On Nov. 13, 2022, Bailey Hall filled with the resonant debut of “A Place That Is Yours,” a piece of music written by Catherine Likhuta in memory of composer and professor Steven Stucky. Likhuta was able to rehearse beforehand with the student musicians in the Cornell University Wind Symphony and to speak to the audience during the concert thanks to Banding Together, a collaboration amongst central New York universities made possible by the Central New York Humanities Corridor.

The humanities corridor, a unique consortium of 11 universities and colleges endowed by the Andrew W. Mellon Foundation, is marking 15 years of supporting humanities research, educational initiatives and public engagement, such as this Cornell-led music project.

“Banding Together is a way for students to have meaningful interaction with a living composer,” said James Spinazzola, the Barbara and Richard T. Silver ’50, MD ’53 associate professor and director of winds in the College of Arts and Sciences (A&S), who started the project in 2022 in collaboration with Syracuse University; the University of Rochester’s Eastman School of Music joined soon after. “We want to keep growing the project so we can expose student musicians and audiences to composers from a broad swath of the global musical community.”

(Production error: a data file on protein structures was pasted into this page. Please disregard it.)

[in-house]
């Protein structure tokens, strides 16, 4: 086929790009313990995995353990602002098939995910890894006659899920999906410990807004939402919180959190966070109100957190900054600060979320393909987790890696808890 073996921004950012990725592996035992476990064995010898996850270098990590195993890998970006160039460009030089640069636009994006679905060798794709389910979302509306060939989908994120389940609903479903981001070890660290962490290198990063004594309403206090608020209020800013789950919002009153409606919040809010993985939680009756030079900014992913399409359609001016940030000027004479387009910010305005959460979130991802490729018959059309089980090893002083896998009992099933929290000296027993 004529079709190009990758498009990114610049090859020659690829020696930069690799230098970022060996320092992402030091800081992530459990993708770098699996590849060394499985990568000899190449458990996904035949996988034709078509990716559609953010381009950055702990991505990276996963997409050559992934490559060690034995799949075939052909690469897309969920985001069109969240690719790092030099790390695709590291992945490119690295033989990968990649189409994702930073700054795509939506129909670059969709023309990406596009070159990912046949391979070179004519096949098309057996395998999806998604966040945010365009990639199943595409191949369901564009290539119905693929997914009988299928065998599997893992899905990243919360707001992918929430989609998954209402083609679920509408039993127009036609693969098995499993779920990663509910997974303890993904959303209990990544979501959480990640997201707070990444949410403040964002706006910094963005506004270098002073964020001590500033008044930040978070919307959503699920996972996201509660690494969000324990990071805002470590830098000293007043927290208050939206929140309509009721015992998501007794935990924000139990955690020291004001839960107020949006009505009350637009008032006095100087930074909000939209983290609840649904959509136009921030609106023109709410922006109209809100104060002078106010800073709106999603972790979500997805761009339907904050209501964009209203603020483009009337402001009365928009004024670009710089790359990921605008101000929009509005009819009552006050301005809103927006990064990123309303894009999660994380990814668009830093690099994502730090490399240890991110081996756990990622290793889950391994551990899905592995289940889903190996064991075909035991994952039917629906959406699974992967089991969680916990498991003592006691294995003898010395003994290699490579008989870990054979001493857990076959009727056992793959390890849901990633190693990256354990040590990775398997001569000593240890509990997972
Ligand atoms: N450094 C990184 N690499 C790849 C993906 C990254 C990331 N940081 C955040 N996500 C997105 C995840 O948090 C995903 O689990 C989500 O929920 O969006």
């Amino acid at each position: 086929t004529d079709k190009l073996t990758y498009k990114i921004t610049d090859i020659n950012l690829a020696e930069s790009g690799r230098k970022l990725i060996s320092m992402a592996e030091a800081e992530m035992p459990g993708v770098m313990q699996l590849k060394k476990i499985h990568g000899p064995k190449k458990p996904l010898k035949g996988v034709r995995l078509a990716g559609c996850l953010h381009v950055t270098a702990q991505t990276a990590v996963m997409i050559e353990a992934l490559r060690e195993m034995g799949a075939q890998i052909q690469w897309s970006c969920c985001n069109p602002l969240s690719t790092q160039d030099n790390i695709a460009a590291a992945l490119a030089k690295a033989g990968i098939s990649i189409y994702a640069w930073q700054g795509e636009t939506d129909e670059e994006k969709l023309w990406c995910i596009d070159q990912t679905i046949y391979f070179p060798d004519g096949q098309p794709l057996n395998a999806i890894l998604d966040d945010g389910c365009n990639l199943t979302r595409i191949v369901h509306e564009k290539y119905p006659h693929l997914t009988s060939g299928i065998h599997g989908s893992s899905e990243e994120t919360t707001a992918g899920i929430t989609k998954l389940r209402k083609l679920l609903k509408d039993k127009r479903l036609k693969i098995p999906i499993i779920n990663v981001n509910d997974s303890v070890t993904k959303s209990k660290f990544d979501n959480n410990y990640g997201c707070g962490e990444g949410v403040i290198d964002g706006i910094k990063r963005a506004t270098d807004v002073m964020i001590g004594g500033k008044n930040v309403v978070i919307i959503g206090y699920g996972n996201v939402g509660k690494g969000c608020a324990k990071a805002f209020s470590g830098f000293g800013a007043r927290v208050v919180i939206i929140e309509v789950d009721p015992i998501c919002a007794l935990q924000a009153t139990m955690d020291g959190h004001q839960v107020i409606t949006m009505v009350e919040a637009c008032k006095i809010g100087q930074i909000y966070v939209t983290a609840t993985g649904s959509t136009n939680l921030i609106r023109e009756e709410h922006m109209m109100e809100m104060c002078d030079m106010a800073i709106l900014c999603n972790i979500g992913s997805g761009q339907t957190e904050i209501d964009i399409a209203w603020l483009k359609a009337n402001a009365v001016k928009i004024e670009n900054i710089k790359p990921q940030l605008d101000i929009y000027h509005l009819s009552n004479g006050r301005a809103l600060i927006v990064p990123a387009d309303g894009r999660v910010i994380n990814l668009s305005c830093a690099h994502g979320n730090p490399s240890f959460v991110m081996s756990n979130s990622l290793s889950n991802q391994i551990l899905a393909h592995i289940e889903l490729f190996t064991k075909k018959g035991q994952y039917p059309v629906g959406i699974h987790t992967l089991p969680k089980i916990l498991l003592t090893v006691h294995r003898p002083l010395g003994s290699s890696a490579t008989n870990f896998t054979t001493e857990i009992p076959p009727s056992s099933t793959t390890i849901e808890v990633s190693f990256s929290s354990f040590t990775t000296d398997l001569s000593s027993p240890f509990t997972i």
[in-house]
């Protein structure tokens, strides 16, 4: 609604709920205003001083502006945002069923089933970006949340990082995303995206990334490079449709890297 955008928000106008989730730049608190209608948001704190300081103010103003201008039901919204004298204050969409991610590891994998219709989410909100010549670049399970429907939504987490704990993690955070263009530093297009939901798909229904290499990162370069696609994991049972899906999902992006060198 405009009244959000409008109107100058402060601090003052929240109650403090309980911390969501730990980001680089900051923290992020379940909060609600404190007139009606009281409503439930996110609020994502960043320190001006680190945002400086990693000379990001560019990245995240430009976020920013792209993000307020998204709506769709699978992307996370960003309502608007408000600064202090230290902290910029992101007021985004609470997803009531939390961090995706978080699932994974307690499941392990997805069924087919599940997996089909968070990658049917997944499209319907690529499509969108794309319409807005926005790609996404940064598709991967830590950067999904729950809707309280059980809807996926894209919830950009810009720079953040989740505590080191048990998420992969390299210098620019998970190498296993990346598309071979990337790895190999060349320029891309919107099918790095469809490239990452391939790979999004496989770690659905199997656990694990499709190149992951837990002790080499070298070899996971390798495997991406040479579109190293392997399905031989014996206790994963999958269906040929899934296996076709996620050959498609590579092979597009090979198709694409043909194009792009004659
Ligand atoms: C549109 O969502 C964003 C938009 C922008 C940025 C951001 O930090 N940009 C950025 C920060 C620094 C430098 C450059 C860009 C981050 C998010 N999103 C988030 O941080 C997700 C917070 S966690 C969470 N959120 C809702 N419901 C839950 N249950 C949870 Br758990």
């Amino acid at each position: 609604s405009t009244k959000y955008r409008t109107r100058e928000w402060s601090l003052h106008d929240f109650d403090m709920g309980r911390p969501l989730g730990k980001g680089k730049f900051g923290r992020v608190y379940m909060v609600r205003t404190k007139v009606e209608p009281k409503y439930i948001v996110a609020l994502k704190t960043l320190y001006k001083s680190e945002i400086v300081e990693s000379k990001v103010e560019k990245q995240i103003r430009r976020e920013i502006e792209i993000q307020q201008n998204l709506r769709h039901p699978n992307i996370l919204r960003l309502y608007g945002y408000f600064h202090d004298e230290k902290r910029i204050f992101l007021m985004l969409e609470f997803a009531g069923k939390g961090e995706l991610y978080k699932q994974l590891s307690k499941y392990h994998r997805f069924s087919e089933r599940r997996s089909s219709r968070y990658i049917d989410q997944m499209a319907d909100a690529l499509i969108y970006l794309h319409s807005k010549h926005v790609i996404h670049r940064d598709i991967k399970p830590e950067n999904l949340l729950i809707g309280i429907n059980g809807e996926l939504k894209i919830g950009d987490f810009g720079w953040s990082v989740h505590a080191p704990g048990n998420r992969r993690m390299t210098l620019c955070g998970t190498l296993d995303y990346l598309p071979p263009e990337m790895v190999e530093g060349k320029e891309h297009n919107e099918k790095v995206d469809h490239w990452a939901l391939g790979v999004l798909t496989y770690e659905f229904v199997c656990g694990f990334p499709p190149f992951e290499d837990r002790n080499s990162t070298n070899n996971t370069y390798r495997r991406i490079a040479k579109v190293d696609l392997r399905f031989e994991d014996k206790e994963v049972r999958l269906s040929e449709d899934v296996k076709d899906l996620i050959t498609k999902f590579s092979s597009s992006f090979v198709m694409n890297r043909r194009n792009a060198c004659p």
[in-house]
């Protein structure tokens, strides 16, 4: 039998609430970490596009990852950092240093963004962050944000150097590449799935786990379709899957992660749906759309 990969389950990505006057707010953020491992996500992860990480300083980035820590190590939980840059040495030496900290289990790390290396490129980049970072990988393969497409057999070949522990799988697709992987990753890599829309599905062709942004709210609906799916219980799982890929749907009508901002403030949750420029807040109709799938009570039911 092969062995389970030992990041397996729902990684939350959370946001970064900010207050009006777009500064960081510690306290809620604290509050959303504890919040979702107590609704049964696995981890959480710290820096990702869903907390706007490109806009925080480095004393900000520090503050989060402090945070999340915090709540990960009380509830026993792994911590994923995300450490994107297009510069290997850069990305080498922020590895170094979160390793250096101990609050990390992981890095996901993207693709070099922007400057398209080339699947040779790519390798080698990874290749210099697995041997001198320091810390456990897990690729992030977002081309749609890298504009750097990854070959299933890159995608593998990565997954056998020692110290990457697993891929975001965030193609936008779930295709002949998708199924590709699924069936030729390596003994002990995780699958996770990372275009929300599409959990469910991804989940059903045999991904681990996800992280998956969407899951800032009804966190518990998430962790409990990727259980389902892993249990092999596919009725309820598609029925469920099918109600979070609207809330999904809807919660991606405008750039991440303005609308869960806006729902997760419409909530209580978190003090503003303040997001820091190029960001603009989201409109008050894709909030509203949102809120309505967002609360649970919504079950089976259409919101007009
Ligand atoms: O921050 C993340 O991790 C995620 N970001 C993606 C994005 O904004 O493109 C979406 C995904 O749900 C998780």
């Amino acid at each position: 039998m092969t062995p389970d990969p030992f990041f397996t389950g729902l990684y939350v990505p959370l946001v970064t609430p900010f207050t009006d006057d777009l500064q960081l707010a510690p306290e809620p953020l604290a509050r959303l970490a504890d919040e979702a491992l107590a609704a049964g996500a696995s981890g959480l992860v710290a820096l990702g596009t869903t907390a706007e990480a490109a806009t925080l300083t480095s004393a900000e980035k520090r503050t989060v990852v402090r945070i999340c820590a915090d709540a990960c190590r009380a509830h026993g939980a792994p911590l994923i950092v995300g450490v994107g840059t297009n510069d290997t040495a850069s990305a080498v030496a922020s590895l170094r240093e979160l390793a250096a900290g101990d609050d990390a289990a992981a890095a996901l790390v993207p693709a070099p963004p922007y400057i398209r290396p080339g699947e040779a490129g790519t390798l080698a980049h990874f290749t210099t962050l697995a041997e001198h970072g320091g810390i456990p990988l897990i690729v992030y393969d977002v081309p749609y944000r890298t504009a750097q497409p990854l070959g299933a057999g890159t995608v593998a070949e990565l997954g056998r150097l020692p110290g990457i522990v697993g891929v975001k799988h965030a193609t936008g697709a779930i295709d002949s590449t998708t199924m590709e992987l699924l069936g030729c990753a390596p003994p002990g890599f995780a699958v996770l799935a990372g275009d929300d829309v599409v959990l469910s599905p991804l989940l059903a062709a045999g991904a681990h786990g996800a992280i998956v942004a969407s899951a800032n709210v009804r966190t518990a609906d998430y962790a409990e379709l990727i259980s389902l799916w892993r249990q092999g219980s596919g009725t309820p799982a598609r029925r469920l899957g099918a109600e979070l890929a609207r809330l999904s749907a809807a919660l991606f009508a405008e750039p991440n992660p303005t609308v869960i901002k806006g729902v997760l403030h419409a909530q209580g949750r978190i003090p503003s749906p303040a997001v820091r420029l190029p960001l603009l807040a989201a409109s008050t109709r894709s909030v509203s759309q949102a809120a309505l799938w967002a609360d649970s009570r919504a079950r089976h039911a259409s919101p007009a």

The Central New York Humanities Corridor began as a forward-thinking experiment in galvanizing collaborative research across universities, said Paul Fleming, the L. Sanford and Jo Mills Reis Professor of Humanities and director of Cornell’s Society for the Humanities (A&S), one of the corridor’s three principle investigators.

The core idea – to link humanities faculty and resources not just across departments but across campuses – has proven to be very successful, Fleming said.

“The beauty of the corridor is its flexibility,” Fleming said. “It can be anything imagined by the working group organizers – which includes not just faculty but also staff, librarians and archivists. The corridor provides a metaphorical and physical highway of connective possibilities across Central New York.”

(Read the full article...)